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June magazine column

James writes a monthly savings column for Essex based magazines, Beaulieu and Channels. This is his column from their June magazines, which was published late in the month after lockdown restrictions for Covid-19 were eased.

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It’s great to be back writing my column again after the enforced break due to Covid-19.  The world has changed so much in the past three months and the savings market has been no different.

Prior to lockdown, it was still possible to get 1.31% on an easy access account, 1.65% on a 1 Year Fixed Rate and 2% on a 5 Year.  Now there are only 2 different providers paying 1% or more on easy access, a half a dozen providers paying more than 1% on 1 Year Fixed Rates and only BLME is paying over 1.40% on 5 Year money.

 

Why are rates falling so sharply? 

There are a number of reasons for this.  The amount of lending that banks are doing, which your savings are used to fund, has dropped substantially.  The property market ground to a complete halt and, while many people have suffered financially due to the lockdown, there are others who have found themselves with more money than before.  Many of them have paid off loans and credit card debts, further reducing the amount of money banks are lending.

The government has also opened up a new Term Funding Scheme for Small & Medium Enterprises (TFSME) which, in short, is giving banks a cheap source of funding to help support lending to SMEs.

The volatility of the stock market has led many investors to move money into savings and the Bank of England has reduced its base rate from 0.75% to 0.25% then again to 0.10%.  All in all, a recipe for the low savings rates that we are seeing currently.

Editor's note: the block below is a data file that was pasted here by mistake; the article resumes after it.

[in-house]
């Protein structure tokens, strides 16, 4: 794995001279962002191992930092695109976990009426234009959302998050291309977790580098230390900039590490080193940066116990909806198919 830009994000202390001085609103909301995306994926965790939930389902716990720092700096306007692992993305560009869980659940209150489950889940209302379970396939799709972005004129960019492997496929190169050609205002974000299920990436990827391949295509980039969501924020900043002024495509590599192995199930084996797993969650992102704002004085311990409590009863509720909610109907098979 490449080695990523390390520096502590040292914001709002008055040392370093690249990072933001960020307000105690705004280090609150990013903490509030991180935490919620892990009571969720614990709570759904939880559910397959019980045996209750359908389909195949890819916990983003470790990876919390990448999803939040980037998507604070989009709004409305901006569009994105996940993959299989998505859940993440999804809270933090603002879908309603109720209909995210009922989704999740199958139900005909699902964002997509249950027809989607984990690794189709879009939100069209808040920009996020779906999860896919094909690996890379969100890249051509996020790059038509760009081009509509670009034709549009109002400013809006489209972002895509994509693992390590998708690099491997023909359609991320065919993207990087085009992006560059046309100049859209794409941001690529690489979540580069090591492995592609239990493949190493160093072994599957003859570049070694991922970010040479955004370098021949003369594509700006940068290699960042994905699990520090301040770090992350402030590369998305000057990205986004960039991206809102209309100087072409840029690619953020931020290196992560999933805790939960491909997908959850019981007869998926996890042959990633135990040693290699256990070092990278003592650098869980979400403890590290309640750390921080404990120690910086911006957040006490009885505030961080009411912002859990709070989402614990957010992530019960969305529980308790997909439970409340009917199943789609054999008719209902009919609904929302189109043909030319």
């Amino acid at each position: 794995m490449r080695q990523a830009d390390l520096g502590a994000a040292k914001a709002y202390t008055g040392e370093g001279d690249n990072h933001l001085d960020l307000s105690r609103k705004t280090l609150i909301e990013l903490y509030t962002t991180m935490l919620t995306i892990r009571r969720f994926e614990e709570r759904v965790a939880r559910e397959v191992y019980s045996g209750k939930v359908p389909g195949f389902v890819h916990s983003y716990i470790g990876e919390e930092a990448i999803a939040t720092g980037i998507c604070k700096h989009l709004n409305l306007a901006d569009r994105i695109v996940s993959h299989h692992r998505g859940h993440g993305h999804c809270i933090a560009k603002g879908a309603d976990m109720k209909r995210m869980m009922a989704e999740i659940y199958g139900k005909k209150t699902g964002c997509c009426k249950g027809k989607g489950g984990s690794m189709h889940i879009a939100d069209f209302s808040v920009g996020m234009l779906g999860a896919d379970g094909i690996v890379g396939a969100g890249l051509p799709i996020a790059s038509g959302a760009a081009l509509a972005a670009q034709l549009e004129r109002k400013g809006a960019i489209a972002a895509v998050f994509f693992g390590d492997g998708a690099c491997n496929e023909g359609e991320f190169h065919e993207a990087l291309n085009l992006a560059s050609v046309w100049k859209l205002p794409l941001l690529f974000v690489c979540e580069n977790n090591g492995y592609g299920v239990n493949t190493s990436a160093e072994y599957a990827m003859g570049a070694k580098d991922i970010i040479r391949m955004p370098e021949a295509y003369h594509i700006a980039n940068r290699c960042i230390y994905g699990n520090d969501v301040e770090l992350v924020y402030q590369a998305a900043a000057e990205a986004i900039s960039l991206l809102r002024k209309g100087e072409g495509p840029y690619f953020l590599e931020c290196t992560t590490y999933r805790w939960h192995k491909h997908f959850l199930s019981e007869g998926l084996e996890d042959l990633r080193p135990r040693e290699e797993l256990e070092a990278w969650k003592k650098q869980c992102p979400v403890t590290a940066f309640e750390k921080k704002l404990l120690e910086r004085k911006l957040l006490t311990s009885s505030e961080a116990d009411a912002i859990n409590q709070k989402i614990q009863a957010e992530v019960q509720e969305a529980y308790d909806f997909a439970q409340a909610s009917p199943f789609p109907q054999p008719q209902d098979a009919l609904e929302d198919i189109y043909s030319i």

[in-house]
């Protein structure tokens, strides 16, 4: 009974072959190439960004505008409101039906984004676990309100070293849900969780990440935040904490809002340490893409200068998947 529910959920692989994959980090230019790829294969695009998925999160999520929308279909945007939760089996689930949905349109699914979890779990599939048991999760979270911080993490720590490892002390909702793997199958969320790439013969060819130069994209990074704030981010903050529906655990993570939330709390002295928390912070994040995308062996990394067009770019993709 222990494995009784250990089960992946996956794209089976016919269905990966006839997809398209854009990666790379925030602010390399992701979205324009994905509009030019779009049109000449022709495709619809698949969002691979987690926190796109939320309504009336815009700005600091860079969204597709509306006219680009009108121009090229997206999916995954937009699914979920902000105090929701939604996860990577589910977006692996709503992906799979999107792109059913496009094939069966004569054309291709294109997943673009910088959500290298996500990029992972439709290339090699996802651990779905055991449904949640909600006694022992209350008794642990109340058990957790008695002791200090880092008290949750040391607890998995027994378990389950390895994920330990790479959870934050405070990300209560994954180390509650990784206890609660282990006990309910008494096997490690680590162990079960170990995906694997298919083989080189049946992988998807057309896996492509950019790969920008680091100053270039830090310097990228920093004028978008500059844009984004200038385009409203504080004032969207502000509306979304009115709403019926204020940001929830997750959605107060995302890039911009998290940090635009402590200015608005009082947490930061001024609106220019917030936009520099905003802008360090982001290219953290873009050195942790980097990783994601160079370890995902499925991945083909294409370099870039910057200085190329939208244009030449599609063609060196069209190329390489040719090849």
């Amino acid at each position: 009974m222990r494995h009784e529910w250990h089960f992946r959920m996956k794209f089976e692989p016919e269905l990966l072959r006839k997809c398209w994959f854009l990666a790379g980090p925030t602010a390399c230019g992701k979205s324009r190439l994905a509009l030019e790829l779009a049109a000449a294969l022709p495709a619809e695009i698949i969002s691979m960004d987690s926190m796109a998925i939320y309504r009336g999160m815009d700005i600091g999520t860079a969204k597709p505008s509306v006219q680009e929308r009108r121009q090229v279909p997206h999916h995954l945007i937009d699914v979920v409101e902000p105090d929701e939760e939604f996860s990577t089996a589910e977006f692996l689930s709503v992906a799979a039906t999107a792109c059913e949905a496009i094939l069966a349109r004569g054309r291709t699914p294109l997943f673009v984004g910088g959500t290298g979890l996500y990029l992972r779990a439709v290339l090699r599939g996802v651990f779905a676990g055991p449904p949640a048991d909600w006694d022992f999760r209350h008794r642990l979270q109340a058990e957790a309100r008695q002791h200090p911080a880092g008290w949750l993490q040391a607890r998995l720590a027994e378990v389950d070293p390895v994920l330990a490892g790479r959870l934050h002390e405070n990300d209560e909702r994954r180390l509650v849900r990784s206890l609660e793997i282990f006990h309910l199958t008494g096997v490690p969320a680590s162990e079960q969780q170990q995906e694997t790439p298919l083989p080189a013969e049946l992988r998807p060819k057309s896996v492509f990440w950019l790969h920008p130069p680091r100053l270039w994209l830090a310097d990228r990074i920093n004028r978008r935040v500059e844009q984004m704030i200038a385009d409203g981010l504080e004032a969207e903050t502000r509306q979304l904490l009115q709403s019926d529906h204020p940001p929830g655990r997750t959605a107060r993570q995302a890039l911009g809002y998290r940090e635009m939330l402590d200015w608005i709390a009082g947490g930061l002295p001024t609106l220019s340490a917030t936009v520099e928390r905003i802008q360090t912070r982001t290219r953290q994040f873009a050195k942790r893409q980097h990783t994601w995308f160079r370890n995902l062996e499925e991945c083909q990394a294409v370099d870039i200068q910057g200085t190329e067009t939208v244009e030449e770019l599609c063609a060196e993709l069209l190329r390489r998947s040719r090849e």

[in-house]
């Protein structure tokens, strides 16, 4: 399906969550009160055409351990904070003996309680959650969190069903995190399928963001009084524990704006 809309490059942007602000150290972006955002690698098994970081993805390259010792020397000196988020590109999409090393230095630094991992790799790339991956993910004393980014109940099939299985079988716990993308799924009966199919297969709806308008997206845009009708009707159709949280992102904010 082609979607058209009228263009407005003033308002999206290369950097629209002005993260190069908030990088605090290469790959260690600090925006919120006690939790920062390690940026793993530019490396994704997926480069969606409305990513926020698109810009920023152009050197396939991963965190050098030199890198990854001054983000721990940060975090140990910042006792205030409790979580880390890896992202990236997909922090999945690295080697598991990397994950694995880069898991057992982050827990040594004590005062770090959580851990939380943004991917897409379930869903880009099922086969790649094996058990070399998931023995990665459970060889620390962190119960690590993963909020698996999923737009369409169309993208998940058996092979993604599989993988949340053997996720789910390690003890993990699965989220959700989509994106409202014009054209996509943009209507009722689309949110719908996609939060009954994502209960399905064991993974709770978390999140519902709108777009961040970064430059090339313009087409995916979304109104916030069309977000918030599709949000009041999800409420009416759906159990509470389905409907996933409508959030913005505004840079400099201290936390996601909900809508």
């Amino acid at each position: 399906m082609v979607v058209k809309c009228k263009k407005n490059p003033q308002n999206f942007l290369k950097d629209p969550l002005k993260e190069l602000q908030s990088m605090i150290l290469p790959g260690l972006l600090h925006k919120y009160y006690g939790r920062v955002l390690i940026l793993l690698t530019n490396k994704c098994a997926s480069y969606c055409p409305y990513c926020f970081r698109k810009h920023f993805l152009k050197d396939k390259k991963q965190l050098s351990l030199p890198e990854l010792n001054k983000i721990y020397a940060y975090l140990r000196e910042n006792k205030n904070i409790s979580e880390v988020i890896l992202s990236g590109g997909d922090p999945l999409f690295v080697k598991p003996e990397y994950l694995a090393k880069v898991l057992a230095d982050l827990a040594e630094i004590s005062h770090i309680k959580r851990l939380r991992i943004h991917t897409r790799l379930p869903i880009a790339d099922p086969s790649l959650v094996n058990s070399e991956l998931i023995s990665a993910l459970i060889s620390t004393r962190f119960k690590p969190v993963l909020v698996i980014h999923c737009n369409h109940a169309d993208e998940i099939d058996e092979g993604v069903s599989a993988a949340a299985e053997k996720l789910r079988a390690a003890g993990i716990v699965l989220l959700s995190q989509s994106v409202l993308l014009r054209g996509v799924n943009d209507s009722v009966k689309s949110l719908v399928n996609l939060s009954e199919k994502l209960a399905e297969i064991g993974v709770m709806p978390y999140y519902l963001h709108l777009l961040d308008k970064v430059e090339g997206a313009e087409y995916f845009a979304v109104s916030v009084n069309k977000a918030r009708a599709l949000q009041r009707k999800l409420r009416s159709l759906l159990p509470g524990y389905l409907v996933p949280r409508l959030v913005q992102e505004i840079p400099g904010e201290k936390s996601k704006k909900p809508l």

NS&I top the tables

There have been few rays of sunshine for savers, but one has been the cancellation of planned rate cuts by the government backed National Savings & Investments.  A raft of interest rate reductions planned for May were cancelled, much to the relief of its 25 million savers.

NS&I looks after £167bn of savings and is one of the largest savings providers in the UK, alongside the ‘big 4’ banks (Barclays, HSBC, Lloyds and RBS), Nationwide and Santander.  While those compatriots have barely been near a best buy table for savings in the past decade, NS&I now finds itself top of some.

Its ‘Income Bonds,’ which start at £500 and don’t require any notice to access, pay a table topping 1.16% and its Direct Saver, which can be opened with just £1, pays a next best 1%.  Their easy access ISA (0.90%) is only beaten by Al Rayan and the Premium Bonds prize pool is 1.40%.

As NS&I is government backed, all savings with it are 100% protected and risk free.  Also, their terms and conditions require 2 months’ notice to change the rate.  While this isn’t a long guarantee, it does give a degree of protection on any potential rate reductions and enough notice to look for other options.

 

 

Is there any other good news?

Forecasting the market is tricky but I think we are in for more rate cuts sadly.  Based on the current economic and coronavirus outlook, I think we will see further falls but I do feel we are reaching the bottom of the market.

My advice is not to tie up your money longer than a 1 Year Fixed Rate and to take any good rates that may come out for that term as soon as you can as we are seeing products launched and withdrawn in a matter of a few days, and rate changes are a daily occurrence and sometimes it feels like its hourly!

 

Regular savings pay the best rates 

One product that is definitely worth considering, particularly those who have extra monthly income they aren’t used to, is to look at regular savings accounts.  HSBC, M&S Bank and first direct all pay 2.75% on their monthly regular savers to existing customers.  Halifax, Kent Reliance and West Brom Building Society all pay 2% to existing and new customers.  Halifax allows up to £250 per month to be saved and Kent Reliance £500 per month.

 

That’s all for this month.  As always, we love to hear your feedback so please let us know if there’s topics you’d like me to cover in future months.  

 

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